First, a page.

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4. Can she be more than a predictable partisan? Anyone who saw her announcement can easily connect nasty GOP policies that have hurt or hindered every demographic group in the video. The GOP opposes expanded public education, immigration reform, same-sex marriage and lowering student loan interest rates, and won’t raise the minimum wage, support pay equity for women or expand retirement security programs, and so on. In the Times on Monday, economist and op-ed columnist Paul Krugman wrote that the Democrats and Republicans are so polarized it hardly matters who the candidates are. “Voters will be getting a real choice. May the best party win.”

Actually, that’s not going to be good enough. It remains to be seen if Clinton will somehow do what neither Democrats nor Republicans have done well recently, which is show how she can get results that help people and don’t widen partisan divides. The biggest test of this will be on inequality issues, such as wage stagnation, pay equity, college loan interest rates and the retirement security crisis—all of which have majority support among the public, not just progressives. Clinton might turn heads if she, for example, tells McDonald’s why its recently announced $1 an hour raise isn’t good enough for workers who need $15 a hour. Or if she convinced her Wall Street friends at banks to cut college loan rates, or other industry leaders to agree it's fair to pay higher taxes for Social Security.

There is an opportunity to show how to solve problems unlike both major parties recently, because their leadership hasn't wanted to do so or hasn't had the relationships to pull off. Here, again, Clinton could be a force for positive change in ways not in evidence lately.

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5. Is her campaign listening to progressives? This is important because progressive solutions have the overwhelming support of a majority of Americans, such as expanding Social Security based on slightly increasing income taxes for the wealthiest Americans. In contrast, narrow interests that profit from the status quo often sponsor GOP candidates and “centrist” Democrats.

There have been some signs she is more liberal on social and economic issues than Bill Clinton. It’s been reported that she has met with Heather Boushey, executive director and chief economist for the Washington Center for Equitable Growth, and Teresa Ghilarducci, a labor economist known for retirement security issues and challenges facing workers 55 and over. TheProgressive Change Campaign Committee, which seeks to elect candidates at every level of government, met with Clinton’s staff last week, urging them to support its “Ready for Boldness” agenda from expanding Social Security benefits to debt-free college. Even Bill Clinton was seen carrying the latest book by Peter Barnes, founder of Working Assets/CREDO, which makes a very strong case that a portion of corporate profits should be returned to taxpayers as an annual dividend—like oil and gas companies do in Alaska to that state’s residents—because those profits are subsized by extensive government investments.

Here, too, it remains to be seen what Clinton will say beyond what’s widely expected from her, such as supporting policies helping women and girls. It would be telling, for example, if she expressed real reservations about the newest international trade deal that’s coming before Congress, the Trans Pacific Partnership. After all, her opening message said that she wanted to be a champion for everyday Americans—who are often hurt from such deals.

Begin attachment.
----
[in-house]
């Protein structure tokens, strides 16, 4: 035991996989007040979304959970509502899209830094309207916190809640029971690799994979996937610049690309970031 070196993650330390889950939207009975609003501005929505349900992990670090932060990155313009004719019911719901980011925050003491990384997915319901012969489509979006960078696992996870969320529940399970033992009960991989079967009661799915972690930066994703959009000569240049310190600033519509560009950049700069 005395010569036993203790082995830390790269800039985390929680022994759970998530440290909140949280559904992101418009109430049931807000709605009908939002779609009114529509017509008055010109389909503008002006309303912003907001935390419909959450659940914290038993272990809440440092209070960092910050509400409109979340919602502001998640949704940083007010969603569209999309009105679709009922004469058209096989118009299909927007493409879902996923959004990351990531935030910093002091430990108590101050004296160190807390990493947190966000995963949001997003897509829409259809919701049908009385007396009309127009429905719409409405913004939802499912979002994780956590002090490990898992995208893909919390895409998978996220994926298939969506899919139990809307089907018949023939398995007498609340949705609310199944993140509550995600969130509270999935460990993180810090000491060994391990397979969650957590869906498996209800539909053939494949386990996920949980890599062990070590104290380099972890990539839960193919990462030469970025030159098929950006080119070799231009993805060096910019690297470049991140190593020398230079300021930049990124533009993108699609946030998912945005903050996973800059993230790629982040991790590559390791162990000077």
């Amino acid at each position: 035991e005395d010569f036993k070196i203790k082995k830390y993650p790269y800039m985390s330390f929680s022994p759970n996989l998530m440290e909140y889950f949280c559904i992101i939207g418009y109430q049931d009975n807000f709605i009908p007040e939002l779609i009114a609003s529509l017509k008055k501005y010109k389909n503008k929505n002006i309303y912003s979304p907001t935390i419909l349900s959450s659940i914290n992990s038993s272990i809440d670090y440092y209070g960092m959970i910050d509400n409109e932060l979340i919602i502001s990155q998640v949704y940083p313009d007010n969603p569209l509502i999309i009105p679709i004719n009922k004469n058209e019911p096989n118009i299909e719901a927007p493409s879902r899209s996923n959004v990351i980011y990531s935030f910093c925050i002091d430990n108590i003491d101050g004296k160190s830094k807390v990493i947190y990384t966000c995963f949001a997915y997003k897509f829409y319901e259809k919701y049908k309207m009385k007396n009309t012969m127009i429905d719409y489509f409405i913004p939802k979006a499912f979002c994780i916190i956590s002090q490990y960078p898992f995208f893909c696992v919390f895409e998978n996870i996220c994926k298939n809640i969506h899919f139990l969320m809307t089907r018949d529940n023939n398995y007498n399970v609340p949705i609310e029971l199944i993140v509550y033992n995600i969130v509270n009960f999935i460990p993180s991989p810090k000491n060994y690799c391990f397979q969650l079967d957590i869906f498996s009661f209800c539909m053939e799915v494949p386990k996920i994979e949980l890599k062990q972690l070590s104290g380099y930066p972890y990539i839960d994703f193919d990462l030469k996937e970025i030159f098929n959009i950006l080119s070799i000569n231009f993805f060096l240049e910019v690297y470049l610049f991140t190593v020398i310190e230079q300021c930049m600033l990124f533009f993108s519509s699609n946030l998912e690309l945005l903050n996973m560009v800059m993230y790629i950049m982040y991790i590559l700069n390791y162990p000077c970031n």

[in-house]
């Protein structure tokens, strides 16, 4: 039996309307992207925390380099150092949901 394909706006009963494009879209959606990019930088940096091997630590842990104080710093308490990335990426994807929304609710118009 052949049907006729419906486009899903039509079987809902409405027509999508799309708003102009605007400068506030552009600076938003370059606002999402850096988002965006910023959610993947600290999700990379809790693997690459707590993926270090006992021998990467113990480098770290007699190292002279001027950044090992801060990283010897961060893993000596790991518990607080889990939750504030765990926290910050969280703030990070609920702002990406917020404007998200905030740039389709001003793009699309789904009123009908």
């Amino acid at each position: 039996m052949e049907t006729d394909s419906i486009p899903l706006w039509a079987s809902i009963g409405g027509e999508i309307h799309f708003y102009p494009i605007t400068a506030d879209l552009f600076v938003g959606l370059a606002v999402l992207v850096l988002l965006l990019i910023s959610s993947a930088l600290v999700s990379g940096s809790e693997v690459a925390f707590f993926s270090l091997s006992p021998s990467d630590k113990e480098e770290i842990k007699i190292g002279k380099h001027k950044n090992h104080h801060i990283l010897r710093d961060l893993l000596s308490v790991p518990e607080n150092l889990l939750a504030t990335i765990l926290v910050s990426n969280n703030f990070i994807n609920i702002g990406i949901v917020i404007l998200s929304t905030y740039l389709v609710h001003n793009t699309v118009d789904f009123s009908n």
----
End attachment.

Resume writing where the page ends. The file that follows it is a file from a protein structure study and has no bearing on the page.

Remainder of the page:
On the other hand, progressives should consider worst-case scenarios, namely, what would likely happen if Republicans controlled the White House and Congress in 2017? There would likely be U.S. Supreme Court appointments of more right-wing justices. And just like Kansas Republican Gov. Sam Brownback and his state’s GOP-majority legislature are passing laws that punish poor people who use social welfare programs, one can only imagine what Republicans would do to undermine anti-poverty safety nets.

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6. Will she connect and inspire anew? This is really the biggest unknown, as political campaigns have to invoke a moral message or strike poetic notes that move the public and convey new possibilities. This is where new mandates for governing come from. Campaigns that don’t strike that tone are far more vulnerable to mudslinging and fear-based messaging.

Can Clinton be a champion for the people and communities she highlighted in her video? Can she convince enough of corporate America that they will benefit when they don’t hoard every last dollar, but share wealth created by their workers? Can she hold the line, or maintain her composure when facing the nasty stuff the GOP will throw at her without being offputting as in 2008?

It remains to be seen. The 2016 election is more than 18 months away, more than enough time to get to know her. There are already long lists of questions awaiting Clinton on many issues, from her stances on jobs, to war and peace, to climate change and more. Critics already are questioning her “soft populism.”

However, it’s smart politics not to launch a presidential campaign like Ted Cruz or Rand Paul, giving lengthy speeches with long lists of ideological goals. That strategy means that Americans will be looking very closely and carefully at what she says in coming weeks. One can only hope that Hillary Clinton gives the public enough reasons to put their preconceptions aside. That’s worth watching and waiting for.

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Steven Rosenfeld

Steven Rosenfeld is a senior writing fellow and the editor and chief correspondent of Voting Booth, a project of the Independent Media Institute. He is a national political reporter focusing on democracy issues. He has reported for nationwide public radio networks, websites, and newspapers and produced talk radio and music podcasts. He has written five books, including profiles of campaigns, voter suppression, voting rights guides and a WWII survival story currently being made into a film. His latest book is Democracy Betrayed: How Superdelegates, Redistricting, Party Insiders, and the Electoral College Rigged the 2016 Election (Hot Books, March 2018).